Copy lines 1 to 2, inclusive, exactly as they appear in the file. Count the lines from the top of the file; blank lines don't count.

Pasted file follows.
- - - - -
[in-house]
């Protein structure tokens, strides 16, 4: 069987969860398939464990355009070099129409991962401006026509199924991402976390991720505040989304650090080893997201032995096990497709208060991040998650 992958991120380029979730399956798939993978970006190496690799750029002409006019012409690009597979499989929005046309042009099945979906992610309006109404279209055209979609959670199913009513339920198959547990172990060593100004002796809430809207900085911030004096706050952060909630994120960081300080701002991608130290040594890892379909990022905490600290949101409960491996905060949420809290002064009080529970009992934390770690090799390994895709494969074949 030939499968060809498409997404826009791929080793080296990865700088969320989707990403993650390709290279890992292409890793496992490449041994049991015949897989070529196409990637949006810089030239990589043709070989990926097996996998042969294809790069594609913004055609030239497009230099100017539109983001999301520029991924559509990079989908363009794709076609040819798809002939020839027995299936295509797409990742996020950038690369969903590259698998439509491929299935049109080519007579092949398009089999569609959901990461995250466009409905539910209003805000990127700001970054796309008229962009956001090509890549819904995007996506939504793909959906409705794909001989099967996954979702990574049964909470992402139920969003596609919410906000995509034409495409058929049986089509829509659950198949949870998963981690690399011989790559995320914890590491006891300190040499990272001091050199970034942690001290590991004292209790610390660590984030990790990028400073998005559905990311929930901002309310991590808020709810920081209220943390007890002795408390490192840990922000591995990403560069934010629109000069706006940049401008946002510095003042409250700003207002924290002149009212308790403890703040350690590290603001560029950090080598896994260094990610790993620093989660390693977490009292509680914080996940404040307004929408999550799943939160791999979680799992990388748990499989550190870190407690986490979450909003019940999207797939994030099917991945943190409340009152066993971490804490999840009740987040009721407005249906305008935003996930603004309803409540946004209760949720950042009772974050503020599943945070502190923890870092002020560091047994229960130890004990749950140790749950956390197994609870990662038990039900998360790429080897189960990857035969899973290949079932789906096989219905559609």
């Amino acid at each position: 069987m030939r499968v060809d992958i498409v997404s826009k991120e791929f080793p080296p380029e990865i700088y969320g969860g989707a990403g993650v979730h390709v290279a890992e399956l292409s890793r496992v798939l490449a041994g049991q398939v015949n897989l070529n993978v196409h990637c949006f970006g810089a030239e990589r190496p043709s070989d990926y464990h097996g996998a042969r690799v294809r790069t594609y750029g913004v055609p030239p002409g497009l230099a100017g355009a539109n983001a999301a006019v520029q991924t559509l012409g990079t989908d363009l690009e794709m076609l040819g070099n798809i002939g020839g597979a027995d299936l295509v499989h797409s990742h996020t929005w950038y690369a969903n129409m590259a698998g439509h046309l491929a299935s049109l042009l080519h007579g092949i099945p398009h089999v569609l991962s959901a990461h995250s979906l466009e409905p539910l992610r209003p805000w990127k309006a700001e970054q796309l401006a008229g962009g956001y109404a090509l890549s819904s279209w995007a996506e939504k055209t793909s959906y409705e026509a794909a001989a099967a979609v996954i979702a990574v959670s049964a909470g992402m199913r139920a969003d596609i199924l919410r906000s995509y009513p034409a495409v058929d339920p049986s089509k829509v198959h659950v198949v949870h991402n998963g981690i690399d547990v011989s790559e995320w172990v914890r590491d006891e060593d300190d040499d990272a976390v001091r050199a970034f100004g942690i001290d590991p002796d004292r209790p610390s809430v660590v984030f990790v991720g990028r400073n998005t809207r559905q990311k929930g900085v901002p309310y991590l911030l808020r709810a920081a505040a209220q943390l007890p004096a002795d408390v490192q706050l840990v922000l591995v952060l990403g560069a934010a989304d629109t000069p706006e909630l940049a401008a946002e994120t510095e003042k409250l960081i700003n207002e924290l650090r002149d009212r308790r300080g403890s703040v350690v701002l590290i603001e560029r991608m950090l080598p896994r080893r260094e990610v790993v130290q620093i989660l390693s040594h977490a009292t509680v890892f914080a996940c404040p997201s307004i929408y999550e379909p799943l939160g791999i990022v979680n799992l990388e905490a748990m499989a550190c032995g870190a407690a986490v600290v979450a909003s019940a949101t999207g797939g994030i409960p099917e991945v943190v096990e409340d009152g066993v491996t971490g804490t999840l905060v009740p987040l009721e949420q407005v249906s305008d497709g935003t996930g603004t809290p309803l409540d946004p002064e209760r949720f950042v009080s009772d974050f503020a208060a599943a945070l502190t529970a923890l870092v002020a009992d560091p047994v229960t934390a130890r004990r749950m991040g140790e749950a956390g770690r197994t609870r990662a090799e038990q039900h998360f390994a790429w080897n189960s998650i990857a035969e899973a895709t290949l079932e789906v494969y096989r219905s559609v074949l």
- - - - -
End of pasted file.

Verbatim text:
[in-house]
């Protein structure tokens, strides 16, 4: 069987969860398939464990355009070099129409991962401006026509199924991402976390991720505040989304650090080893997201032995096990497709208060991040998650 992958991120380029979730399956798939993978970006190496690799750029002409006019012409690009597979499989929005046309042009099945979906992610309006109404279209055209979609959670199913009513339920198959547990172990060593100004002796809430809207900085911030004096706050952060909630994120960081300080701002991608130290040594890892379909990022905490600290949101409960491996905060949420809290002064009080529970009992934390770690090799390994895709494969074949 030939499968060809498409997404826009791929080793080296990865700088969320989707990403993650390709290279890992292409890793496992490449041994049991015949897989070529196409990637949006810089030239990589043709070989990926097996996998042969294809790069594609913004055609030239497009230099100017539109983001999301520029991924559509990079989908363009794709076609040819798809002939020839027995299936295509797409990742996020950038690369969903590259698998439509491929299935049109080519007579092949398009089999569609959901990461995250466009409905539910209003805000990127700001970054796309008229962009956001090509890549819904995007996506939504793909959906409705794909001989099967996954979702990574049964909470992402139920969003596609919410906000995509034409495409058929049986089509829509659950198949949870998963981690690399011989790559995320914890590491006891300190040499990272001091050199970034942690001290590991004292209790610390660590984030990790990028400073998005559905990311929930901002309310991590808020709810920081209220943390007890002795408390490192840990922000591995990403560069934010629109000069706006940049401008946002510095003042409250700003207002924290002149009212308790403890703040350690590290603001560029950090080598896994260094990610790993620093989660390693977490009292509680914080996940404040307004929408999550799943939160791999979680799992990388748990499989550190870190407690986490979450909003019940999207797939994030099917991945943190409340009152066993971490804490999840009740987040009721407005249906305008935003996930603004309803409540946004209760949720950042009772974050503020599943945070502190923890870092002020560091047994229960130890004990749950140790749950956390197994609870990662038990039900998360790429080897189960990857035969899973290949079932789906096989219905559609």